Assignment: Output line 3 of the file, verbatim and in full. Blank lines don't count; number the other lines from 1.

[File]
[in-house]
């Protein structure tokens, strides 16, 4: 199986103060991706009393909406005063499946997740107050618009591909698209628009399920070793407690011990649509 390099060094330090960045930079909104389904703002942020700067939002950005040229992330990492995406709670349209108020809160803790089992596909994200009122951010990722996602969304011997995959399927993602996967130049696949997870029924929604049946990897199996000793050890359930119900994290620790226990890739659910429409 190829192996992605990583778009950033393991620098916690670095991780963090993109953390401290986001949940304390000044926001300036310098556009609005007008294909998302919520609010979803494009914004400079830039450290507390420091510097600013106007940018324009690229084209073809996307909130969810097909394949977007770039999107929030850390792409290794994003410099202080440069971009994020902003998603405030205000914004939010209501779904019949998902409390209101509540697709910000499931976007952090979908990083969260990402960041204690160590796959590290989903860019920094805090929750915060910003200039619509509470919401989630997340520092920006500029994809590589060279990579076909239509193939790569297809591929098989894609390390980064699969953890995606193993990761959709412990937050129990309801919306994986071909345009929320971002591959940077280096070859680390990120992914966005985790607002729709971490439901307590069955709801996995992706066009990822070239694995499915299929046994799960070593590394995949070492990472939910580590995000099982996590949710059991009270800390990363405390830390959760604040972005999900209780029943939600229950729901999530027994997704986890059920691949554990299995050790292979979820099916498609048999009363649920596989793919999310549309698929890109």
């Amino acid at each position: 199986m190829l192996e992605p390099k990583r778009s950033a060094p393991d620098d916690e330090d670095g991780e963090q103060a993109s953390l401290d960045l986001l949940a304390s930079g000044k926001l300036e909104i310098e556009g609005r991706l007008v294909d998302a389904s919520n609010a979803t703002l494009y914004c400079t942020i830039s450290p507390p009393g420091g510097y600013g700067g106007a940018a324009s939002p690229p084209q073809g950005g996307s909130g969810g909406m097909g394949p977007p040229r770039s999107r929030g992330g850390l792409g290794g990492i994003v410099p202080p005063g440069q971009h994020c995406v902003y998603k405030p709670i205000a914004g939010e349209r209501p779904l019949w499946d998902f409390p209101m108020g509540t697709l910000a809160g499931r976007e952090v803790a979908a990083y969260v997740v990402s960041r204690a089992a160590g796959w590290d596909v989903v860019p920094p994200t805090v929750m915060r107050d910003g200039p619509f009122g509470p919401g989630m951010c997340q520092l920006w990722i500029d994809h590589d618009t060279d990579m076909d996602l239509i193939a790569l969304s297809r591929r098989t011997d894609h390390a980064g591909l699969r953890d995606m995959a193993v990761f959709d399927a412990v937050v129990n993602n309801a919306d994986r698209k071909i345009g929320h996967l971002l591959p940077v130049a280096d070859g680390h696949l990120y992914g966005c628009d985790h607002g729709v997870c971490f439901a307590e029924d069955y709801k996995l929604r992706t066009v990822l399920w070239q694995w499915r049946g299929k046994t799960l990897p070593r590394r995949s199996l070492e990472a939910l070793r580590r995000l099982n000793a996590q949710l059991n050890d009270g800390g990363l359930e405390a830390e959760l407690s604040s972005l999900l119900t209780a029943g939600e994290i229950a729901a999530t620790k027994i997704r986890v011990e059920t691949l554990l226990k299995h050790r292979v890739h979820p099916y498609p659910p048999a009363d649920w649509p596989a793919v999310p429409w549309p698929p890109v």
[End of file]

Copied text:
């Amino acid at each position: 199986m190829l192996e992605p390099k990583r778009s950033a060094p393991d620098d916690e330090d670095g991780e963090q103060a993109s953390l401290d960045l986001l949940a304390s930079g000044k926001l300036e909104i310098e556009g609005r991706l007008v294909d998302a389904s919520n609010a979803t703002l494009y914004c400079t942020i830039s450290p507390p009393g420091g510097y600013g700067g106007a940018a324009s939002p690229p084209q073809g950005g996307s909130g969810g909406m097909g394949p977007p040229r770039s999107r929030g992330g850390l792409g290794g990492i994003v410099p202080p005063g440069q971009h994020c995406v902003y998603k405030p709670i205000a914004g939010e349209r209501p779904l019949w499946d998902f409390p209101m108020g509540t697709l910000a809160g499931r976007e952090v803790a979908a990083y969260v997740v990402s960041r204690a089992a160590g796959w590290d596909v989903v860019p920094p994200t805090v929750m915060r107050d910003g200039p619509f009122g509470p919401g989630m951010c997340q520092l920006w990722i500029d994809h590589d618009t060279d990579m076909d996602l239509i193939a790569l969304s297809r591929r098989t011997d894609h390390a980064g591909l699969r953890d995606m995959a193993v990761f959709d399927a412990v937050v129990n993602n309801a919306d994986r698209k071909i345009g929320h996967l971002l591959p940077v130049a280096d070859g680390h696949l990120y992914g966005c628009d985790h607002g729709v997870c971490f439901a307590e029924d069955y709801k996995l929604r992706t066009v990822l399920w070239q694995w499915r049946g299929k046994t799960l990897p070593r590394r995949s199996l070492e990472a939910l070793r580590r995000l099982n000793a996590q949710l059991n050890d009270g800390g990363l359930e405390a830390e959760l407690s604040s972005l999900l119900t209780a029943g939600e994290i229950a729901a999530t620790k027994i997704r986890v011990e059920t691949l554990l226990k299995h050790r292979v890739h979820p099916y498609p659910p048999a009363d649920w649509p596989a793919v999310p429409w549309p698929p890109v």